Tuesday, March 2, 2010

big fat liars, the lot of them

A few readers have commented on yesterday's post, asking: Why are the State Dept./Mexican government lying about the drug war going well, when the numbers clearly show the opposite?

Well, it's simple. First, they're not lying, they're spinning. To the best of their ability, they are trying to put a positive sheen on what clearly appears to be a negative. Because that's what governments tend to do. They have an agenda to follow, and will not yield in their conviction that they are right and headed the right way.

I don't necessarily see it as a bad (or wrong) thing. It's effectively one of the principal rules of leadership – don't tell the kids that everything is bad, tell them to look on the bright side and insist that everything is under control (even if, for instance, the family finances are going down the drain and mom and dad are unemployed and bickering. Tell the kids the truth, they'll start panicking and get anxious, which kids shouldn't have to do.) Makes some sense: you don't want your electorate deconstructing everything you do and realizing that things are not going the right way, right? You want them to feel they can trust you to make the right decisions, even though things may not be going smoothly at every given moment.

But there's the problem, too: journalists aim for a fair and balanced view, but often end up focusing on the negative. Politicians focus on the positive and the maintaining of balance/order, but often appear to be lying in the face of brutal facts. The amount of times I've seen this in my journalistic career, where there are two polar opposite perspectives and neither can understand/tolerate the other, and they all think the other is a total liar with an evil agenda... And then, the public ends up trusting no one.

What's a politician to do? Personally, I prefer honesty. But I know that honesty, like transparency, is in reality a death knell for a politician, particularly in a country like Mexico where there is no remedy to every solution. (Can you imagine an honest politician saying: "Look, we're focusing on fixing Ciudad Juarez right now, so we really don't give a flying fuck about Sinaloa and Chapo. They can have all the drugs in the world for all we care, we need to get the violence down in Juarez." Wouldn't sit well with anyone...)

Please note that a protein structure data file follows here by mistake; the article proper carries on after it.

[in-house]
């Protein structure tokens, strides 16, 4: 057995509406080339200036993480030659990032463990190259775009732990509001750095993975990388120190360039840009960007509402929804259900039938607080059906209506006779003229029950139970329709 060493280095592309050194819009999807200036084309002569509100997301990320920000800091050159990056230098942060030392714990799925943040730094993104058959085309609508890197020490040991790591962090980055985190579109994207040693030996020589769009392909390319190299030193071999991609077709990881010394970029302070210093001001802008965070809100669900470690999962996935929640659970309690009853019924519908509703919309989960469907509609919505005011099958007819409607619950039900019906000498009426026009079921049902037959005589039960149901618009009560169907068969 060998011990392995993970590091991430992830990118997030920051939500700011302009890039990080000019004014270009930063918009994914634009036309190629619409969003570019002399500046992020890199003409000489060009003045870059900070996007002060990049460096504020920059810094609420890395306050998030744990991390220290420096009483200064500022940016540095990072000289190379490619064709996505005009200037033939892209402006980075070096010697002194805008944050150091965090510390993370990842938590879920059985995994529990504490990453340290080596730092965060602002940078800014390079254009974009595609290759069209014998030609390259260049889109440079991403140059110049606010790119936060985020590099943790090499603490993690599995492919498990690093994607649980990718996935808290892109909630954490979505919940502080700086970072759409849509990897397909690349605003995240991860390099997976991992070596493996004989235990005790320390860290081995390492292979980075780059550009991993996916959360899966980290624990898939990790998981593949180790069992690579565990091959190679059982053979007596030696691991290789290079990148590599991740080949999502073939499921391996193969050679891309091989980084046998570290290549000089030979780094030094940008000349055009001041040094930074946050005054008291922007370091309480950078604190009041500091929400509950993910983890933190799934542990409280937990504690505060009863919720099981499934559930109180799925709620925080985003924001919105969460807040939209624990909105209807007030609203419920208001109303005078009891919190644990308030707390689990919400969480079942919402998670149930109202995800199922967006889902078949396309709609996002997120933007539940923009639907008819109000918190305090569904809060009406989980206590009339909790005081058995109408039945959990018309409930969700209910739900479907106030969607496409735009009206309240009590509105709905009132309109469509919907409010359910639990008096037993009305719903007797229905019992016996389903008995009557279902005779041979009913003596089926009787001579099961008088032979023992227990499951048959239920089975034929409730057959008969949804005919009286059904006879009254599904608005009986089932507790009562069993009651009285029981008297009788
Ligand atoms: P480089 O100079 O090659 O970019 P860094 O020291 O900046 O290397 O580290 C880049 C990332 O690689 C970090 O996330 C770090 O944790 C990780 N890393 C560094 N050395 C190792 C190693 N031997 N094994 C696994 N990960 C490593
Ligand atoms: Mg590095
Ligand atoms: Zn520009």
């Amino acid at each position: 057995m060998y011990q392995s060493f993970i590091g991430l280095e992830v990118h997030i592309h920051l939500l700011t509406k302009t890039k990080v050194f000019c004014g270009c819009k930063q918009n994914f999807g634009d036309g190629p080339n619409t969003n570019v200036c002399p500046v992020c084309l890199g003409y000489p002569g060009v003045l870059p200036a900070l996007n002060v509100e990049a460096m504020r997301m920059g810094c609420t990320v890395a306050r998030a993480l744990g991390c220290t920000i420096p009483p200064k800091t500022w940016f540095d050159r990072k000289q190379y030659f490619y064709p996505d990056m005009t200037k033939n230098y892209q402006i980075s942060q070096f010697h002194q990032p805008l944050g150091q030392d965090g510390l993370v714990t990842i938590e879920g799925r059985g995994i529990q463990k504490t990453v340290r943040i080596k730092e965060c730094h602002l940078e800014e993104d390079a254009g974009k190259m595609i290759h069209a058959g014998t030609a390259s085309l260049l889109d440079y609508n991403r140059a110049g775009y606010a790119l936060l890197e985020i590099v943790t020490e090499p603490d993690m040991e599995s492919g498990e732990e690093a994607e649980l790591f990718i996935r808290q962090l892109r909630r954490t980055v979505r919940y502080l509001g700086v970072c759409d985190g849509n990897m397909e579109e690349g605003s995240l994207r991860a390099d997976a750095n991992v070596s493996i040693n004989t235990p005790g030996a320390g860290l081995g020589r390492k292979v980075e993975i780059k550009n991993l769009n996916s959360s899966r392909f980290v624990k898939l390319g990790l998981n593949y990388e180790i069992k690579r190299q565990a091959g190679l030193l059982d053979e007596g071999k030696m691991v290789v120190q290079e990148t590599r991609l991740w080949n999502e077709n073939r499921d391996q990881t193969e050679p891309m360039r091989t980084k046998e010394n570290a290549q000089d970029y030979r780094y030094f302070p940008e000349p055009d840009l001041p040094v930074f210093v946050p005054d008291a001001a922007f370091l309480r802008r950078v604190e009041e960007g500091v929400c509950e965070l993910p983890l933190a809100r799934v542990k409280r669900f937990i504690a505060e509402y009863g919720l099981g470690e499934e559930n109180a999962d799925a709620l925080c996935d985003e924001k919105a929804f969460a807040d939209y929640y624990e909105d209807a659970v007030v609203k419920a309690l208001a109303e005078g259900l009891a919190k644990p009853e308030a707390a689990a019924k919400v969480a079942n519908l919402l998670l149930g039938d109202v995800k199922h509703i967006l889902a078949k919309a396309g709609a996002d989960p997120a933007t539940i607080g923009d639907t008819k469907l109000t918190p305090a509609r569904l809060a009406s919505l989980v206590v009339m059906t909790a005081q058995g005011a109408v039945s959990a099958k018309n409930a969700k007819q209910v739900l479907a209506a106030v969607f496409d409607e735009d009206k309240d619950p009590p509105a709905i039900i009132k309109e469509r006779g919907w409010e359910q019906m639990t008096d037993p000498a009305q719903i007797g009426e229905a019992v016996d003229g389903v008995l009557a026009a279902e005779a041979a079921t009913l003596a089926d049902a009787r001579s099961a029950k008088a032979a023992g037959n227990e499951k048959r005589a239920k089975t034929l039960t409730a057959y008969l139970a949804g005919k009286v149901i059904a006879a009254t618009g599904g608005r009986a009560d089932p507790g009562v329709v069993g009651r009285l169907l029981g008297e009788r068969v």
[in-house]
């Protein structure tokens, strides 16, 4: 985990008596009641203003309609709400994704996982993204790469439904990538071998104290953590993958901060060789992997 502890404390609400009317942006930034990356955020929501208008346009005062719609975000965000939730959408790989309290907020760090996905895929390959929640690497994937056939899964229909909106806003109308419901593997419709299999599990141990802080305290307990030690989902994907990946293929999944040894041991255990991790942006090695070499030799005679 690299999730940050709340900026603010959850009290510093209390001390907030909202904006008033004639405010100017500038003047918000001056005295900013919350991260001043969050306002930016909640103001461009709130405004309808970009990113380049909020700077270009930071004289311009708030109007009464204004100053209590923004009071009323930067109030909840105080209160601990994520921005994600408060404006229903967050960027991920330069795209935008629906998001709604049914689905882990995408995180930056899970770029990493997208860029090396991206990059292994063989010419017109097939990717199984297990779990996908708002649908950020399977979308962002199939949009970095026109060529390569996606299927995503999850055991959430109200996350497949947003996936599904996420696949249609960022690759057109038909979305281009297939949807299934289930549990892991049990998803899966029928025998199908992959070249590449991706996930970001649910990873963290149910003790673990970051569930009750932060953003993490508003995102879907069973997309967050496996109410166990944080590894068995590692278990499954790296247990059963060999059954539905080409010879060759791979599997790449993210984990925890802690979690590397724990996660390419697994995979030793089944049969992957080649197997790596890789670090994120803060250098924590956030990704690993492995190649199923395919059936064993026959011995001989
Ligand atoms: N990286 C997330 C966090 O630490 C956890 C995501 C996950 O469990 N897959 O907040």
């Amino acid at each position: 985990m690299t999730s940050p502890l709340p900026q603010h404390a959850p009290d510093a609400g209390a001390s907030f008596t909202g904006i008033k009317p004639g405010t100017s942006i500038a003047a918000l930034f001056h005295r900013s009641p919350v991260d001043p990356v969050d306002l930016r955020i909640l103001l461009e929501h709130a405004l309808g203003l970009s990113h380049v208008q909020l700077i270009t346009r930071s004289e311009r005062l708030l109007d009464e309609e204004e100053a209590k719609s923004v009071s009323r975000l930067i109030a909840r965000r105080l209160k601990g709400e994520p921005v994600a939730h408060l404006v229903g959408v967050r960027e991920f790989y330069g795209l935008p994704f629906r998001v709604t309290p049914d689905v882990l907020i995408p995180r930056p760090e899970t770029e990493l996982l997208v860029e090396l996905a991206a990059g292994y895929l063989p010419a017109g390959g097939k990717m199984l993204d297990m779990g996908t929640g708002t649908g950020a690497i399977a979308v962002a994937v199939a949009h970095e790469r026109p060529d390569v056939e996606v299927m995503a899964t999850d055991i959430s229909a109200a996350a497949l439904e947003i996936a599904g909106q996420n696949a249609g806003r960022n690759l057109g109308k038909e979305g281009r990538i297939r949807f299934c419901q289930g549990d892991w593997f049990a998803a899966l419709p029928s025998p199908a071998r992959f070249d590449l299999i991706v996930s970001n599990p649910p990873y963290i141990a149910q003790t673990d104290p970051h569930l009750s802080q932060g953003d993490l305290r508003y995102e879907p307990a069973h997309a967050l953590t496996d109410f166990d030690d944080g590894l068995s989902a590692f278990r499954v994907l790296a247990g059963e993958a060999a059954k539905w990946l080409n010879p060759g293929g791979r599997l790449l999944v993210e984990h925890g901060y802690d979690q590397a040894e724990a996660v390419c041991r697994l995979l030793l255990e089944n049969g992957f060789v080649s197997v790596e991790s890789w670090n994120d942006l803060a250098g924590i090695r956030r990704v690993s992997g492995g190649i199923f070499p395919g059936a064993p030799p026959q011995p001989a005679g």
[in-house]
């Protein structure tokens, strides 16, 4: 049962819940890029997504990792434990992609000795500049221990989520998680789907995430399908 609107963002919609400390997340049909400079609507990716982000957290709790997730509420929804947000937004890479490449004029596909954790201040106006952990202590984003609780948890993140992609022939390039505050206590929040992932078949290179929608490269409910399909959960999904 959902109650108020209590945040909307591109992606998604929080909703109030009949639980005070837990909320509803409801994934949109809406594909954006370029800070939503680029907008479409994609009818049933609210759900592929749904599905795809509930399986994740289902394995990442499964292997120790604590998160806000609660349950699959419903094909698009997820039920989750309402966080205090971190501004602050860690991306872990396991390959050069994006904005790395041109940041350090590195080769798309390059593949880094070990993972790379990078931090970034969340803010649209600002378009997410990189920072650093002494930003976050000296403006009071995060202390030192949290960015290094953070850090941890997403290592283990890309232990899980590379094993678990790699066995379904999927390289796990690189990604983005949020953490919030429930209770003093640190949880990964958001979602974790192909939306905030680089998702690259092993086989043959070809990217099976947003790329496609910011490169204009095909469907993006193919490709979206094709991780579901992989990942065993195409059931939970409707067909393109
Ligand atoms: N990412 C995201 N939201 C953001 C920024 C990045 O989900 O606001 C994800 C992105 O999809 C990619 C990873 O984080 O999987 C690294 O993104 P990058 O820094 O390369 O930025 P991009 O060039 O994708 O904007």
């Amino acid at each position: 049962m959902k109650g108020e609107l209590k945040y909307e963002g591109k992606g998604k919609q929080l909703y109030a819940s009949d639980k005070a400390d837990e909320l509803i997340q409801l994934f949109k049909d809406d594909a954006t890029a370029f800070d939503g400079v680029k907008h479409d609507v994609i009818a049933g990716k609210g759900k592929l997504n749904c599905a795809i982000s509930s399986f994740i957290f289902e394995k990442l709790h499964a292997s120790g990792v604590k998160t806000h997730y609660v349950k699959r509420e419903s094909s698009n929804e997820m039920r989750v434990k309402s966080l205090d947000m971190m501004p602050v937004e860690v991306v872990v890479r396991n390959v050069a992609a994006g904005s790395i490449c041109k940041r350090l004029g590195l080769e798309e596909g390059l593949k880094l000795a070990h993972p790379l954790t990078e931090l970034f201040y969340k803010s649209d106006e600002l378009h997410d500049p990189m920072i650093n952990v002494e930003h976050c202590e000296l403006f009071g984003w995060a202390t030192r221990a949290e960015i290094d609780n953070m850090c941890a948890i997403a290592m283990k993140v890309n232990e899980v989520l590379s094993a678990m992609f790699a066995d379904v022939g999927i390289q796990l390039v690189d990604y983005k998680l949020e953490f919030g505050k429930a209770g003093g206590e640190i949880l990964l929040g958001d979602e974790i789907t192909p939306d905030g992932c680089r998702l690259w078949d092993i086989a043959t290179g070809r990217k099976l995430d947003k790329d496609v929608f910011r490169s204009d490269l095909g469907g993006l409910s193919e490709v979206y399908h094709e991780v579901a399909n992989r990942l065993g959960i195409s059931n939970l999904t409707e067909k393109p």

In the case of the State Department's praise for Mexico and the dismal, conflicting numbers, one thing is obvious: US-Mexican relations are seen as more important than drug war realities. No one in the DEA or State Dept. ever wants to (or can, on the record) admit that there are problems on either side (even though in private, they will candidly admit that cooperation, while better than ever, is seriously problematic at times, mostly due to corruption and Mexican authorities' incompetence). The State Dept. has to continue praising Calderon and co. in public, even if the US is probably scolding him for some of his efforts in private. (rights abuses etc.)

So there you have it. Mexico and the State Department are spinning their little story the way they want us to see it, while the media is spinning its own version of events. You choose which to believe, when to believe them, which lies to pass off as just that, and decipher what parts are true or relevant.

1 comment:

  1. I don't agree with what you say about families. Kids by and large are sensitive and smart so if you spin them lies they are going to have some sense that what is said to them and what they experience don't add up. This can lead to confusion, anxiety and distrust.

    The same might be true of politicians and the electorate. Did not someone once say something like "The truth will set you free". This seems a more mature and optimistic attitude to me. The other strategy that you seem to be advocating especially with politicians leads to cynicism and the huge distrust that there is for politicians all over the world, especially in Mexico.